Tony Stewart takes the SRX racing series to ESPN’s Thursday Night Thunder

Facebook | SRX Racing

It just made too much sense not to do it: Three-time NASCAR Cup series champion Tony Stewart is bringing his Superstar Racing Experience series to ESPN for the summer, leaving CBS for a more secure, multi-year home on the cable network that gave racing fans the legendary Thursday Night Thunder in the 1980s and 1990s.

It’ll run for the next six Thursdays straight, airing at 9 p.m. ET.

The SRX series, now in its third year, takes a dozen major motorsports competitors from different segments of the sport and places them in identically-prepared, 650-horsepower late model race cars that were created for the series by Ray Evernham, NASCAR champion crew chief. The drivers compete at short tracks across the country, sometimes for the first time on a track less than a mile in length. Some of the tracks are paved, some are dirt. At least one drag racer will compete this season.

Superstar Racing Experience (SRX) cars and crowd at golden hour
Facebook | SRX Racing

IndyCar racer and four-time Indianapolis 500 winner Helio Castroneves is a perfect example of an SRX driver—he actually beat some veteran short-track racers last year, showing that talent, not past experience, can rise to the challenge.

Tomorrow night, the first event will be at the half-mile paved Stafford Motor Speedway in Connecticut and will include 12 drivers from NASCAR and IndyCar racing in competition. Previous NASCAR Cup Series champions Stewart, Kevin Harvick, Bobby Labonte, and Brad Keselowski will be in the field racing against IndyCar’s Marco Andretti, Tony Kanaan, and Paul Tracy. NASCAR’s Hailie Deegan also will be in competition as will Daytona 500 winners Denny Hamlin and Ryan Newman and former NASCAR stars Clint Bowyer and Ken Schrader.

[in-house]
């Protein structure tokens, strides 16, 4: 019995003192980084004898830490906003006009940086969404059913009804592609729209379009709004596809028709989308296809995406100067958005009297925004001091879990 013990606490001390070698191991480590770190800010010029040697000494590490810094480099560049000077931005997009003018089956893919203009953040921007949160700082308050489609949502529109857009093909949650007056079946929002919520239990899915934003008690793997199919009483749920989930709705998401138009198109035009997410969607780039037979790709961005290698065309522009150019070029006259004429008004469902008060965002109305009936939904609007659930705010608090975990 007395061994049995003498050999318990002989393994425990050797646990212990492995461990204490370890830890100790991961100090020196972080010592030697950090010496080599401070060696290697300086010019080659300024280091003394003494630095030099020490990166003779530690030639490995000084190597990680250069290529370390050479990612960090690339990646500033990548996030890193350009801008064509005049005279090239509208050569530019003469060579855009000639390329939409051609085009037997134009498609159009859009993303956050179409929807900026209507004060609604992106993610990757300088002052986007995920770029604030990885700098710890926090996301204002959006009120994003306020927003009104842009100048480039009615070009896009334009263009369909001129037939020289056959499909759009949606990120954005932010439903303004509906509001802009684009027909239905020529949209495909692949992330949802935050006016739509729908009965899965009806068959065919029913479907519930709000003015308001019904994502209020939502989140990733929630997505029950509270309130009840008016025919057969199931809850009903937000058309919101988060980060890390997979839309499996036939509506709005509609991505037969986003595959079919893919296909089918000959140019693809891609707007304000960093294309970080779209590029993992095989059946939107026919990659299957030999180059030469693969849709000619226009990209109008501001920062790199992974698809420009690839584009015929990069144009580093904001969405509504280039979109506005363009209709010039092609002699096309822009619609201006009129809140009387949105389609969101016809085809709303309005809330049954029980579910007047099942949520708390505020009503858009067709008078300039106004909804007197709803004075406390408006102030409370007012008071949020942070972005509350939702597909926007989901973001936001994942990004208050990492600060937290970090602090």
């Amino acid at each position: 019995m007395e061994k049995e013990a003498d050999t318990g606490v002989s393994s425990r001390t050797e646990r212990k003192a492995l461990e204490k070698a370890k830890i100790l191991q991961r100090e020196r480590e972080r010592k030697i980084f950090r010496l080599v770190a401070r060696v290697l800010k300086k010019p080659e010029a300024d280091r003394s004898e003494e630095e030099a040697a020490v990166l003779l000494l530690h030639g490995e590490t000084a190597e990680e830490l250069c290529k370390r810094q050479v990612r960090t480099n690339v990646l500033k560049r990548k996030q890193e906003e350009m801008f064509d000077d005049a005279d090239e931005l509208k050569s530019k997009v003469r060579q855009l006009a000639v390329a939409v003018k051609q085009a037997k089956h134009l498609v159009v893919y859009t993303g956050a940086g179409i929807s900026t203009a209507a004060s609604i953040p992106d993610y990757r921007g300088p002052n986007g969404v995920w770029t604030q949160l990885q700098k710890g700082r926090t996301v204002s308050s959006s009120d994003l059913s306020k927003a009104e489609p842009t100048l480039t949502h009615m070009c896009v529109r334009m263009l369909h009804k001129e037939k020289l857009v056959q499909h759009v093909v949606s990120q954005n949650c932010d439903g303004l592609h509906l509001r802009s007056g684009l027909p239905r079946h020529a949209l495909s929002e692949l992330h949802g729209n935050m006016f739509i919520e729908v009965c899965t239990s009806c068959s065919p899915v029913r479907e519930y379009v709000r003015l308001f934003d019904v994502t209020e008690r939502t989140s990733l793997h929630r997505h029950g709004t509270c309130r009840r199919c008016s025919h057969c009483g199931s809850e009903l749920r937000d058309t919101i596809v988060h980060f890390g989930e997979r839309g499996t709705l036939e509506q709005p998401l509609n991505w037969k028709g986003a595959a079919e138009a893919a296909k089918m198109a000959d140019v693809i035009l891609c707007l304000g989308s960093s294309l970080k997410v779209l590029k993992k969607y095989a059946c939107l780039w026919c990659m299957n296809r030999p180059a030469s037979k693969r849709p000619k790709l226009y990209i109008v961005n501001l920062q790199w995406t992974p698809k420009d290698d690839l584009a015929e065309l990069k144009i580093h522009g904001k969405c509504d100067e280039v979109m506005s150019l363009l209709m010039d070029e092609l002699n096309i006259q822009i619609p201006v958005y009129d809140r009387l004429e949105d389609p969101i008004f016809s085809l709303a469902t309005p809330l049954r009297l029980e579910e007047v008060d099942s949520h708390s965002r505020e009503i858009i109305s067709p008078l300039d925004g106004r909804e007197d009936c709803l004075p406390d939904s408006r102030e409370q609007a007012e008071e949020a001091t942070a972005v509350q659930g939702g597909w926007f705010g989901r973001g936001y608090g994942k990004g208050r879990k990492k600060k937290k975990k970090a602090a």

The return of Thursday Night Thunder is a big deal to Stewart, who participated in a Zoom interview previewing the show. Stars like Stewart, Jeff Gordon, and Newman owe their NASCAR career in large part to the exposure they received racing on short tracks in the Midwest, where the balance of Thunder originated.

The series was “how I got recognized by car owners back in the day, and got my opportunity to join with Harry Rainier in NASCAR and John Menard on the IndyCar side — all because of what they saw on Thursday Night Thunder,” Stewart said.

“Having this opportunity to bring SRX back and doing it on Thursday nights will multiply the amount of drivers that had interest in running, but had schedule conflicts. Being on Thursday has really opened that up. The amount of interest from drivers wanting to join the series was astronomical this year.” Forty-four tracks asked to be considered for a show, which was pared down to six.

Superstar Racing Experience cars on track
Superstar Racing Experience (SRX)

It’s a grueling schedule. One of the tough parts, Stewart said, is “trying to figure out how we get through six straight Thursday nights with a crew that not only runs the cars on Thursday, but then packs up Thursday night, leaves on Friday, travels to the next racetrack, gets set up, get cars maintained and fixed, and have us ready to go again the next Thursday.”

Here’s the lineup for the two-hour shows:

July 13: Stafford Motor Speedway (Stafford Springs, Connecticut)
July 20: Thunder Road Speedbowl (Barre, Vermont)
July 27: Motor Mile Speedway (Radford, Virginia)
August 3: Berlin Raceway (Grand Rapids, Michigan)
August 10: Eldora Speedway (New Weston, Ohio)
August 17: Lucas Oil Speedway (Wheatland, Missouri)



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